Reassessing Your Definition of Illmatic

We’re declaring ourselves 1.0 today! This is the third of three posts regarding the release. The other two are here and here.

UPDATE Dec 12, 2009: Moo has decided to shut down their API, so the cards mentioned in the video below are unfortunately no longer available. You can, however, print up codes yourself by selecting the Print option on your Bandcamp Tools page. You’ll get a nicely formatted document (with crop marks and all) that you can print and cut up to make your own download cards, cheaply and easily. Alternatively, you can click the export link, and print the codes however you like.

A few weeks ago, we sent out an email promising to completely disrupt your world order with some of the new features we were working on here at Bandcamp HQ. Today we’re delighted to make good on that threat with the thrilling conclusion of our 1.0 announcements, download codes. And not just any download codes, mind you, but the sort you can email to your fans OR zap over to Moo for print-on-demand, great looking, and dirt cheap physical download cards.


Since day one of our launch, we’ve fielded dozens of requests like this one:

“I think a great feature would be to generate serial numbers to put on vouchers for free downloads. I want to provide free downloads to people who buy t-shirts. This would be mage cool.”

Yessir, it would. Personally, I love the trend of including digital download codes with merchandise, especially when it’s the vinyl, but hate the fact that when I redeem them I’m taken to some lame page hosted by the manufacturer, rather than the artist’s own web site. It should clearly be handled in the same place where your music lives, and if that happens to be Bandcamp, it now is. Here’s how:

Log in to your account and click the new Tools link in the navigation bar at the top. You’ll end up on a page that looks like this:


Select the track or album for which you want download codes, give the code group a name (for tracking purposes, e.g., “The Elbo Room 3/12/09” or “January newsletter”), enter a quantity, and click “generate codes.” You can then export those codes for sending out via email (Constant Contact integration details are here), or handing to your local print shop. But mage coolest of all, we think, is the ability to print straight to Moo MiniCards, with your album art on the front, and a unique, one-time-use code on the back. Cards are $20 per pack of 100. Just choose “print cards” and shortly thereafter this sweetness will arrive in your mailbox:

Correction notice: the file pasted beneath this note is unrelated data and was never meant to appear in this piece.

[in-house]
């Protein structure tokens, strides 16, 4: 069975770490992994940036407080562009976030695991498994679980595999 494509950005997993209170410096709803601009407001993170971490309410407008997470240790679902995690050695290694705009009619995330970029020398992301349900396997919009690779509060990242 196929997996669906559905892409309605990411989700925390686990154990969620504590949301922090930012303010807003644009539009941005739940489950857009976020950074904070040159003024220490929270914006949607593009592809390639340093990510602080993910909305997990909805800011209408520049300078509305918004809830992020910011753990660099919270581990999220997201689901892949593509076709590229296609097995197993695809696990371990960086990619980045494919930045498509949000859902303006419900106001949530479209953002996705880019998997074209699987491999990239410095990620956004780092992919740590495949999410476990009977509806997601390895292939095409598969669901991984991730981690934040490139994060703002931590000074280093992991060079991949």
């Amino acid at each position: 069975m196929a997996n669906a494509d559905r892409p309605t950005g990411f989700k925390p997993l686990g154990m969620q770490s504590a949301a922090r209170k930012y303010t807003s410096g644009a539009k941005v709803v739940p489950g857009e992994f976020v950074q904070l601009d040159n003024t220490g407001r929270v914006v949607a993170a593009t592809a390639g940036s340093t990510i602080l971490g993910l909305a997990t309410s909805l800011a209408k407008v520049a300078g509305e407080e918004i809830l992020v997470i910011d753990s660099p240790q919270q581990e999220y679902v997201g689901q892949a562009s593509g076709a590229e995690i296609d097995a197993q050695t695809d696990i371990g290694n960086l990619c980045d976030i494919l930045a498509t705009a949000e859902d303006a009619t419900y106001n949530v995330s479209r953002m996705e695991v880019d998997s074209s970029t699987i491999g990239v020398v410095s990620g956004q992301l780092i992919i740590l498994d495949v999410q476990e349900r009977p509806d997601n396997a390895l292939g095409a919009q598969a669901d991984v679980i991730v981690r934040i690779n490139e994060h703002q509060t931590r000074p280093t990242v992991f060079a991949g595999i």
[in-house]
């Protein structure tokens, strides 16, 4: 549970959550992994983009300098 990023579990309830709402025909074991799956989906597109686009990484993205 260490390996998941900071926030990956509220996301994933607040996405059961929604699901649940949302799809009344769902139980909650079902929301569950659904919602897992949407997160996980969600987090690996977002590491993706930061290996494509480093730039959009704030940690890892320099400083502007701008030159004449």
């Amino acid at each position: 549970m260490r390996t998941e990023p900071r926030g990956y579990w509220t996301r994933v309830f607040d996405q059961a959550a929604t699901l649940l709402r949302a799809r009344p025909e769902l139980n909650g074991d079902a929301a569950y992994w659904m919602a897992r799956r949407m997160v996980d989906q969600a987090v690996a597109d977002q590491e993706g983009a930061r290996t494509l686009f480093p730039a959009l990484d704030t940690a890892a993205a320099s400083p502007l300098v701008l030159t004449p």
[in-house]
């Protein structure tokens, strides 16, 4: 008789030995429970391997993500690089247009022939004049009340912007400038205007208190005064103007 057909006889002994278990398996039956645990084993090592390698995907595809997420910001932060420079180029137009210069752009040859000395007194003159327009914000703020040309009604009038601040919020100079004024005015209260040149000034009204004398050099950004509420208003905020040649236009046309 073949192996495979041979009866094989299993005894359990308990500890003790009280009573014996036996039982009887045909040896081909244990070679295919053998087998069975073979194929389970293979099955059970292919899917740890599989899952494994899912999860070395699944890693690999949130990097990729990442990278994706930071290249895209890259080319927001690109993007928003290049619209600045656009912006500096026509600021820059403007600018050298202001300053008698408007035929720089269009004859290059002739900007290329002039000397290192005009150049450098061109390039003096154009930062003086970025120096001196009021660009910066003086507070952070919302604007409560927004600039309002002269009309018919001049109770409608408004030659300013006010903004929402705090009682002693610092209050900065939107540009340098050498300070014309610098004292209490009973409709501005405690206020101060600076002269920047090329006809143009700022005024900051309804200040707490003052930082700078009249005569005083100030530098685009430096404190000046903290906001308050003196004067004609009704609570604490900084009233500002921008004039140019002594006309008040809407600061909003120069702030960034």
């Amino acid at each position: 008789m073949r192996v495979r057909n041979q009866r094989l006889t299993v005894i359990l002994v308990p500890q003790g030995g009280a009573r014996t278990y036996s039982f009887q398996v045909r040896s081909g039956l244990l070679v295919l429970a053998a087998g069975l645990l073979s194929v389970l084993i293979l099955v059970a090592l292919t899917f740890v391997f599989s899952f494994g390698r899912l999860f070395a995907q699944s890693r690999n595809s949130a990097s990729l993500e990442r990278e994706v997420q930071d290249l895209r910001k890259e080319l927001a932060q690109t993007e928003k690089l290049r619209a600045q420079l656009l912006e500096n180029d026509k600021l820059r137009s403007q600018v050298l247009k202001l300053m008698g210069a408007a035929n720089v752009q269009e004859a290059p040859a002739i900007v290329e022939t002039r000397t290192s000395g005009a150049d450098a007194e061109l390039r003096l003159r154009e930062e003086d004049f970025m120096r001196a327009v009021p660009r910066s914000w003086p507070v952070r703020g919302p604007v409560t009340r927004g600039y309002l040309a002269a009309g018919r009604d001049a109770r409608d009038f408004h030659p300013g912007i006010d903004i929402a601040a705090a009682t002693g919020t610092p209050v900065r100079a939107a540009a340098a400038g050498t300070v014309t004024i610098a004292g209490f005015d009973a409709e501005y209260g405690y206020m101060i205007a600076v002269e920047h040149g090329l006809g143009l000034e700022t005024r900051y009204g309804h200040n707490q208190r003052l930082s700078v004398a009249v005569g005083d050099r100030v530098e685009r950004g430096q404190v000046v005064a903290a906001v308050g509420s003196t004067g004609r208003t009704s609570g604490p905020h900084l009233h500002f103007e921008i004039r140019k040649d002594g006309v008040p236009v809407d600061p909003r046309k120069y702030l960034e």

Moo Sample 1Moo Sample 2Moo Sample 3

Your fans then go to your site, enter the code like so:

Enter Code

and are then whisked off to your track or album’s official page where their download starts (codes are single-use, and are considered redeemed once we detect that the download completed successfully). So easy that we repeated it in the gratuitous screencast up at the top of the post.

UPDATE 3/5/09: A few people have been wondering whether codes work with hidden tracks or albums. They do indeed, and they also work with tracks or albums for which download is otherwise disabled.

UPDATE Dec 12, 2009: Moo has decided to shut down their API, so printing is now DIY. If you click the “print” link next to the code group, you’ll get a nicely formatted document (with crop marks and all) that you can print and cut up to make your own download cards, cheaply and easily.


We’re declaring ourselves 1.0 today! This is the second of three posts regarding the release. The others are here and here.

One of Bandcamp’s core services is providing you and your fans with the tools to share your music as far and wide as possible, and in a way that drives traffic back to you. Thus far, those tools have been darn successful: each month, we’re seeing a slew of music being tweeted, emailed, IM’d, and posted to blogs and social networks, and a corresponding boatload of clicks going back to Bandcamp-powered sites from those shared links and widgets. Superb, but we know we could foster even more sharing by offering more embedded player formats, and some basic customization options. We know this because you guys (both artists and fans) have been asking for it. A lot. So, it being incredibly gratifying to build the things you request, that’s what we did.

The new sharing dialog gives you four sizes of embedded player to choose from (pseudoscientifically chosen from a broad survey of the sort of sites where they’re likely to be placed), and lets you customize the background and font colors:


We first give you the Venti, perfect for places where width is no object:

Then there’s the slightly more compact Grande:

The Tall, born to sit majestically atop an American Apparel ad for Unisex Tri-Blend Short Sleeve Deep V-Necks: